Welcome!

 

I'm a PhD student in the Learning and Intelligent Systems lab at MIT. Here are some projects that I've worked on over the years. Feel free to email me at "jglov at mit dot edu" if you have any questions or would like help using any of my code, or if you just want to say hi!

The Bingham Distribution

 

The Bingham distribution is a type of probability distribution on directional data. I frequently use it in my research to represent uncertainty on 3-D orientations (parameterized by unit quaternions), so I developed an open-source library in C and Matlab, called the Bingham Statistics Library. Please see my research page or one of the papers below for more information.

Bingham Procrustean Alignment for Object Detection in Clutter. Jared Glover and Sanja Popovic. (IROS 2013)

Tracking 3-D Rotations with the Quaternion Bingham Filter. Jared Glover and Leslie Pack Kaelbling. (Technical Report MIT-CSAIL-TR-2013-005, 2013)

Unsupervised Learning for Efficient Texture Estimation From Limited Discrete Orientation Data. Stephen Niezgoda and Jared Glover. (Metallurgical and Materials Transactions A, 2013)

Monte Carlo Pose Estimation with Quaternion Kernels and the Bingham Distribution. Jared Glover, Gary Bradski and Radu Rusu. (RSS 2011)

3D Object Recognition

 

With the recent availability of cheap RGB-D cameras like the Kinect, robust 3-D object recognition (of rigid object instances) is becoming closer to a reality every day. A major focus of my research since 2010 has been on geometric object detection in cluttered RGB-D images, where the Bingham distribution has proven to be a useful tool for processing the orientation information (e.g., surface normals and principal curvatures) in each scene.

Bingham Procrustean Alignment for Object Detection in Clutter. Jared Glover and Sanja Popovic. (arXiv:1304.7399 [cs.CV], 2013)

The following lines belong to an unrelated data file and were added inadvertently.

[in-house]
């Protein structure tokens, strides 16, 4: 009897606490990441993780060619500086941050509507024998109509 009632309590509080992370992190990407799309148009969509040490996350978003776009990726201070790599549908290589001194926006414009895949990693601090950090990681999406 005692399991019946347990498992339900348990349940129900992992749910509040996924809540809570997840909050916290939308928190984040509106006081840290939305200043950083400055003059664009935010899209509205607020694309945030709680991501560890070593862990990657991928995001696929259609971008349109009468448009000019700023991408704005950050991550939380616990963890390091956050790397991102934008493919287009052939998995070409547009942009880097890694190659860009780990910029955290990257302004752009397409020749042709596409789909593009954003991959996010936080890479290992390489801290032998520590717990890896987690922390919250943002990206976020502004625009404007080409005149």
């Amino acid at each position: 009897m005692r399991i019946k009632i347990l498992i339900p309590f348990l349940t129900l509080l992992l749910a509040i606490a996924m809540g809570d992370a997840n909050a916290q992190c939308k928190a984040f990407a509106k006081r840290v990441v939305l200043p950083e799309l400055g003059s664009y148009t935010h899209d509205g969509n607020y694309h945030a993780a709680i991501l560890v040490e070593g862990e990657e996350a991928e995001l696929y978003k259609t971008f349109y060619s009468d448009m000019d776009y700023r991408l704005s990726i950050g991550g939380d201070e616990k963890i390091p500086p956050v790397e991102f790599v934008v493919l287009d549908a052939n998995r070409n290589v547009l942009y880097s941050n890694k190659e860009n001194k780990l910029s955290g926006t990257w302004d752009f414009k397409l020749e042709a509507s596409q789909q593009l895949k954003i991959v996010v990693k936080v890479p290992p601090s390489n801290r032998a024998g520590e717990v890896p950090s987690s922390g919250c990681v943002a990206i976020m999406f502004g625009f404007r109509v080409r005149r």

Monte Carlo Pose Estimation with Quaternion Kernels and the Bingham Distribution. Jared Glover, Gary Bradski and Radu Rusu. (RSS 2011)

Dynamic Manipulation - Ping Pong

 

My current project is to get a robot to play ping pong. More broadly, I'm interested in dynamic manipulation for robots. One finds dynamic manipulation tasks everywhere--chopping vegetables, stirring ingredients in a bowl, flipping hamburgers, moving furniture, playing sports, and so on. Furthermore, many non-dynamic manipulation tasks become dynamic when the robot is pushed to its limits: for example, when we want the robot to move very quickly, or to manipulate very heavy objects.

The Bingham distribution turns out to be very useful for robotic ping pong, because it can be used to create a very robust algorithm for tracking the spin on the ping pong ball.

Tracking 3-D Rotations with the Quaternion Bingham Filter. Jared Glover and Leslie Pack Kaelbling. (Technical Report MIT-CSAIL-TR-2013-005, 2013)

Adaptating to Observable Changes: Lifelong Learning for Dynamic Robots. Jared Glover (Thesis Proposal, MIT CSAIL, 2012)

Paddle Trajectory Optimization for Table Tennis in 2-D. Jared Glover (6.832 Project, 2010)

     

Occluded Shape Inference

 

Another key task in cluttered environments is to estimate what the hidden parts of objects look like. This ability is useful for manipulation, where the robot must reach behind an object to manipulate it. It is also useful for object recognition and localization, particularly for ruling out object configurations which are "geometrically impossible"--i.e. which would cause two or more objects to occupy the same space, or which would cause parts of an object to occupy space which we know to be empty.

Probabilistic Models of Object Geometry with Application to Grasping. Jared Glover, Daniela Rus and Nicholas Roy. (IJRR 2009)

Probabilistic Models of Object Geometry for Grasp Planning. Jared Glover, Daniela Rus and Nicholas Roy. (RSS 2008)

Probabilistic Procrustean Models for Shape Recognition with an Application to Robotic Grasping. Jared Glover (Master's Thesis, MIT CSAIL, 2008)

  

IMP - The Robotic Walker

 

During my undergrad at Carnegie Mellon, I developed a robotic walker named IMP (Intelligent Mobility Platform) as part of the Nursebot project. The walker was able to self-navigate to park itself and return to the user at the touch of a remote. Then, when the user wanted to get up and go, it could provide either audio or visual navigational guidance to the user.

Learning user models of mobility-related activities through instrumented walking aids. Jared Glover, Sebastian Thrun, and Judy Matthews. (ICRA 2004)

A robotically-augmented walker for older adults. J. Glover, D. Holstius, M. Manojlovich, K. Montgomery, A. Powers, J. Wu, S. Kiesler, J. Matthews, and S. Thrun. (Technical Report CMU-CS-03-170, 2003).

  

Carmen

 

I got my start in robotics in 2002 as a developer for Carmen, one of the early open-source robotics libraries.